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This post is from the CollabNet VersionOne blog and has not been updated since the original publish date.

Last Updated May 23, 2007 — Enterprise Agile Planning expert

Aping the Bonobos

Enterprise Agile Planning

Dr. Linda Rising (author of Fearless Change) explores links between human teamwork and that of other primates in this InfoQ interview by Deborah Hartmann. Her observations shed light on why teams larger than 10 are less productive than smaller teams (we are hard wired this way), how the subconscious mind contributes to problem solving, and other cultural issues that impact management practices.

Some of what she discusses in her interview might make you uncomfortable: politically incorrect generalities about how women contribute to Agile teams (confirmed by my own observations), “fuzzy” approaches to problem solving, and intimate behavior between bonobo apes that humans would be more inclined to keep private, if you catch my drift. You’ve been warned. (WARNING: POTENTIALLY OFFENSIVE)

I couldn’t help laughing about the different conflict resolution styles between chimpanzees and bonobos. Rising notes that throwing a bunch of bananas to a community of chimps will cause them to fight or intimidate each other until the dominant male and his sycophants have all of them. Bonobos, in contrast, respond to the same crisis by launching into a frenzy of, um, affection, and then later sharing the bananas.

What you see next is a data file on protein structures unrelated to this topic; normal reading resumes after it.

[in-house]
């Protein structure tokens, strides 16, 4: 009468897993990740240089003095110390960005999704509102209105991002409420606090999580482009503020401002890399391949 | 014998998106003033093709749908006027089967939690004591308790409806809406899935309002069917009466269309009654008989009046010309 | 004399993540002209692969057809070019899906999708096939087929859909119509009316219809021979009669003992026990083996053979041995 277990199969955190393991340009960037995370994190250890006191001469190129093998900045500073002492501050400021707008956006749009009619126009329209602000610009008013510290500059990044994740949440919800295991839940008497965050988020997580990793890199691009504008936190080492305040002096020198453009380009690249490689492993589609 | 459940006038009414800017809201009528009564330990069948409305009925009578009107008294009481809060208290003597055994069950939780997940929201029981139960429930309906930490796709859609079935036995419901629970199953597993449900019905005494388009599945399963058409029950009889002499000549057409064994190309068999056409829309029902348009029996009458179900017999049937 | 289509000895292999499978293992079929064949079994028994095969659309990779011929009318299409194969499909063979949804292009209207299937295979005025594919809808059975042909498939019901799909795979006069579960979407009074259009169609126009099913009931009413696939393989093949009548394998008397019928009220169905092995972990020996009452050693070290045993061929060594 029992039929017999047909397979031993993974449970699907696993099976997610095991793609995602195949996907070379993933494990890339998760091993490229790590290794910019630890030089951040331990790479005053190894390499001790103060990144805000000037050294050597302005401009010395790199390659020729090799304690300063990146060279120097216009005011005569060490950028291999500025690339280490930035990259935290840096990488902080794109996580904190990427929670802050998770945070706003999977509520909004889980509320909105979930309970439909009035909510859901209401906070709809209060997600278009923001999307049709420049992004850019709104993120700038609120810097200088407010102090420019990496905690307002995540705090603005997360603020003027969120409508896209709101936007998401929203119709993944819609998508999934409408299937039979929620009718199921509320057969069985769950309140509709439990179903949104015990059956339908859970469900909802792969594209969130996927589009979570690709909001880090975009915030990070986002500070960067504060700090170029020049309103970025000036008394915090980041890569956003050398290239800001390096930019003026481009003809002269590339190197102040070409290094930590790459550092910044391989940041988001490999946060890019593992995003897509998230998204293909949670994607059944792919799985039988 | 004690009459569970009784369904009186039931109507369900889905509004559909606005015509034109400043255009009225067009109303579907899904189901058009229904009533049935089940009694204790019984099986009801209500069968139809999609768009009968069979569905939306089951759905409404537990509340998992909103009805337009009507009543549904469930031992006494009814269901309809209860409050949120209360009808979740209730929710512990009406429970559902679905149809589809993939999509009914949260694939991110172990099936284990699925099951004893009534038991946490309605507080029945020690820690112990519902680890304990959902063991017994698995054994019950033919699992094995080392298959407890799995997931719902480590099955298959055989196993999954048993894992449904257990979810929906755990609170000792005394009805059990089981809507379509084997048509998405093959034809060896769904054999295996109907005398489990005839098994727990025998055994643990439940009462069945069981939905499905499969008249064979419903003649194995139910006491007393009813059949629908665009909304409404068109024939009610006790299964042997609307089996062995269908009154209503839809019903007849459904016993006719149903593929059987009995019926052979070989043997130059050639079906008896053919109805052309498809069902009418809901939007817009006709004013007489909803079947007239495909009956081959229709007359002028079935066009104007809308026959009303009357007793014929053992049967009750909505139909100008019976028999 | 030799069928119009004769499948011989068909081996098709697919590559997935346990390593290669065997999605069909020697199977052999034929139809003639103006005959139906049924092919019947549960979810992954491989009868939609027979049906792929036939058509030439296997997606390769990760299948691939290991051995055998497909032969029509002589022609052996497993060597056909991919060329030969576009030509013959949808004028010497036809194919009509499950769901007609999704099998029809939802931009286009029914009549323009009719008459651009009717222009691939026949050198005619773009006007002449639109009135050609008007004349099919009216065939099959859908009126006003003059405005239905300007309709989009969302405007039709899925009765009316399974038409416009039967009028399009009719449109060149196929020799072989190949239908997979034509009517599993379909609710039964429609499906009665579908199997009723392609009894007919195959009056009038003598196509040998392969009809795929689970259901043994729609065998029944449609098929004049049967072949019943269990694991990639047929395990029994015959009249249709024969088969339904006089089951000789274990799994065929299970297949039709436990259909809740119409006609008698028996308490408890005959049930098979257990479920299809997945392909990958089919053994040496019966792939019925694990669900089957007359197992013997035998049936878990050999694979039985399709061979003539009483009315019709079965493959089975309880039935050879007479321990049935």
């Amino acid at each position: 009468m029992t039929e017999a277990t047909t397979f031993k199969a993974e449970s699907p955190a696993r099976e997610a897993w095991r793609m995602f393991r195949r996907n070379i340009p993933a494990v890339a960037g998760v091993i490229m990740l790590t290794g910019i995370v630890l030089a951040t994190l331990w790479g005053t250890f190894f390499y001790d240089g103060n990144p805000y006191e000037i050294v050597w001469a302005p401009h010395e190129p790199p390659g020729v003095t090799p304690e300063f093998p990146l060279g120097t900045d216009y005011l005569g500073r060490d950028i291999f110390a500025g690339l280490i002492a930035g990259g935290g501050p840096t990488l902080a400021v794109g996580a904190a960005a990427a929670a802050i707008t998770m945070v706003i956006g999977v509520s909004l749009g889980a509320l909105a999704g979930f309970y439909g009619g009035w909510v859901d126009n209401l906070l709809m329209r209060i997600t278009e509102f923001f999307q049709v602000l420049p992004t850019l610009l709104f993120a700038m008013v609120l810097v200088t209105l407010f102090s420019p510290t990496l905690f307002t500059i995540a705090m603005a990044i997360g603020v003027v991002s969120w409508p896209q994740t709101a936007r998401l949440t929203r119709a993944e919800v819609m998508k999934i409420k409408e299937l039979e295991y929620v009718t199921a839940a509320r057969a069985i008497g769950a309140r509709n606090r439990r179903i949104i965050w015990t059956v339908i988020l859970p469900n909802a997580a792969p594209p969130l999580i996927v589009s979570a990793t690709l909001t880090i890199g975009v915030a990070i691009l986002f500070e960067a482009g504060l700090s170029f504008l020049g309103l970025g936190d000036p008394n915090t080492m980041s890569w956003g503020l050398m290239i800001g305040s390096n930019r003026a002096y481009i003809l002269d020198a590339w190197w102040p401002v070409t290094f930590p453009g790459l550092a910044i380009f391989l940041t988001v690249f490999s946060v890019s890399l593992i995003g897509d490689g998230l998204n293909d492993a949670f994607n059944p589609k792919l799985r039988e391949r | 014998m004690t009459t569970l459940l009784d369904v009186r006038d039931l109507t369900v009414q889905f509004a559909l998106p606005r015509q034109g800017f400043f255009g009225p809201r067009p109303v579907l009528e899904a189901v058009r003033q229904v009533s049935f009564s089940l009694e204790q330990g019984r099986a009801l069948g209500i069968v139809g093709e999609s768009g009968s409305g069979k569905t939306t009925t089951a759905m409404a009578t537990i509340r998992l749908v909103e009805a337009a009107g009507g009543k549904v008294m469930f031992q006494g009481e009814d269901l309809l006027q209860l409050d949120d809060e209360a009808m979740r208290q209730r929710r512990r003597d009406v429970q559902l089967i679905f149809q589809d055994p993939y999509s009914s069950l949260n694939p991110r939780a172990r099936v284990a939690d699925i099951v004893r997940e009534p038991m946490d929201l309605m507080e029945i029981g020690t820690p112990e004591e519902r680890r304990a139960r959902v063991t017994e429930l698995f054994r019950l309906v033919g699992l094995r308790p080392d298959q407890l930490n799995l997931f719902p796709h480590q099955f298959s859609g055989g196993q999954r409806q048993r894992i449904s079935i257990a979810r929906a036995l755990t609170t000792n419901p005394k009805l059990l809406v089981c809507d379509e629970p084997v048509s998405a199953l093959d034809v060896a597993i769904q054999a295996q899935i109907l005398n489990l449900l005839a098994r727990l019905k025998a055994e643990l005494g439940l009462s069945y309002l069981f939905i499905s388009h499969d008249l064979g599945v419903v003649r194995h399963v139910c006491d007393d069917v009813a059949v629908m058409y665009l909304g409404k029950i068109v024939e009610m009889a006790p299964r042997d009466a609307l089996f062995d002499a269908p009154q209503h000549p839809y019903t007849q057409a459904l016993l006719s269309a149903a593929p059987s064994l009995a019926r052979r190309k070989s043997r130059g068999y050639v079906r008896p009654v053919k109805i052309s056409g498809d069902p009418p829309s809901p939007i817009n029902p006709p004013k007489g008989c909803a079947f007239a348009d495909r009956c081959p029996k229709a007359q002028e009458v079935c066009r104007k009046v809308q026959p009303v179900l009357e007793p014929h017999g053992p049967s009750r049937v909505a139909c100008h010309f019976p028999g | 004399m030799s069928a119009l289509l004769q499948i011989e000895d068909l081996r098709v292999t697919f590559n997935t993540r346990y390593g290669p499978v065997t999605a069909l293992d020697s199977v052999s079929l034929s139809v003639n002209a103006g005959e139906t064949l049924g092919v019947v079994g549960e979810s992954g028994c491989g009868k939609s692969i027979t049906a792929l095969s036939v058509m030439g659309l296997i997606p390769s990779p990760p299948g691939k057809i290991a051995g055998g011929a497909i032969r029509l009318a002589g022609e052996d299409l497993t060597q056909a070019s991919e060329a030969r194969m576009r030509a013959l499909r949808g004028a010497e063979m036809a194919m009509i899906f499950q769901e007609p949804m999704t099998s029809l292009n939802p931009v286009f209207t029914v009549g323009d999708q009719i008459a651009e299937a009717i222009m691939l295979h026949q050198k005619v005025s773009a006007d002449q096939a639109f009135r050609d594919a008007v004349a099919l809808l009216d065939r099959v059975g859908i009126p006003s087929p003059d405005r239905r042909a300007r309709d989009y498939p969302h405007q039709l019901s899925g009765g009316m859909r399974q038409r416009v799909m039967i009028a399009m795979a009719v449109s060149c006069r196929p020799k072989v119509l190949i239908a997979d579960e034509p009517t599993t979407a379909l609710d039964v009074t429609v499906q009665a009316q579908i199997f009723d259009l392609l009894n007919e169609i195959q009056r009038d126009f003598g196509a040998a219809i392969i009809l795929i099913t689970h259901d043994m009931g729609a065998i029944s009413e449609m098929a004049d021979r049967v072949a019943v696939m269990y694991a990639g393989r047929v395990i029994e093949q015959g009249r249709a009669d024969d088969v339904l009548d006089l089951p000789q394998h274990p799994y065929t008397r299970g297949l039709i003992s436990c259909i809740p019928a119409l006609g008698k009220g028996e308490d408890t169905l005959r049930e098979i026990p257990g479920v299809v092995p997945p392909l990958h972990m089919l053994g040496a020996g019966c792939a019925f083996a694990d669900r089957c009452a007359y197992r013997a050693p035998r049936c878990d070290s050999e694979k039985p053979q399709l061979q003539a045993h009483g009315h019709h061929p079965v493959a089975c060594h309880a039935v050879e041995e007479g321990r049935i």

We humans are equally related to chimps and bonobos, and blessed with the ability to choose when to use which model. In some situations we use force (or the threat of force) through our position in the hierarchy to get our way, without regard to the long-term consequences for the larger organization. This clearly works for many situations, or else chimps wouldn’t have evolved this way.

In other situations we can emphasize the relationship and work things out for our collective benefit, as the bonobos tend to do. A friend of mine decided to let 40 or so developers (five or six Scrum teams) figure out their own seating chart. It had been a source of stress because some spots were more coveted than others. So he gave them an hour to resolve it themselves, and left the building. He returned after 45 minutes to discover they’d already worked it out. One interesting thing is that the higher status people did not wind up with the more coveted spots. This is counterintuitive if we use chimps as our role models, but makes perfect sense when we take a broader view of self interest.

Dr. Rising’s findings suggest we can resolve conflicts for longer term gain by starting with a mutually enjoyable experience, such as the Fearless Change “Do Food” pattern. So let’s have lunch.

Michael James
Software Process Mentor
Danube Technologies, Inc.

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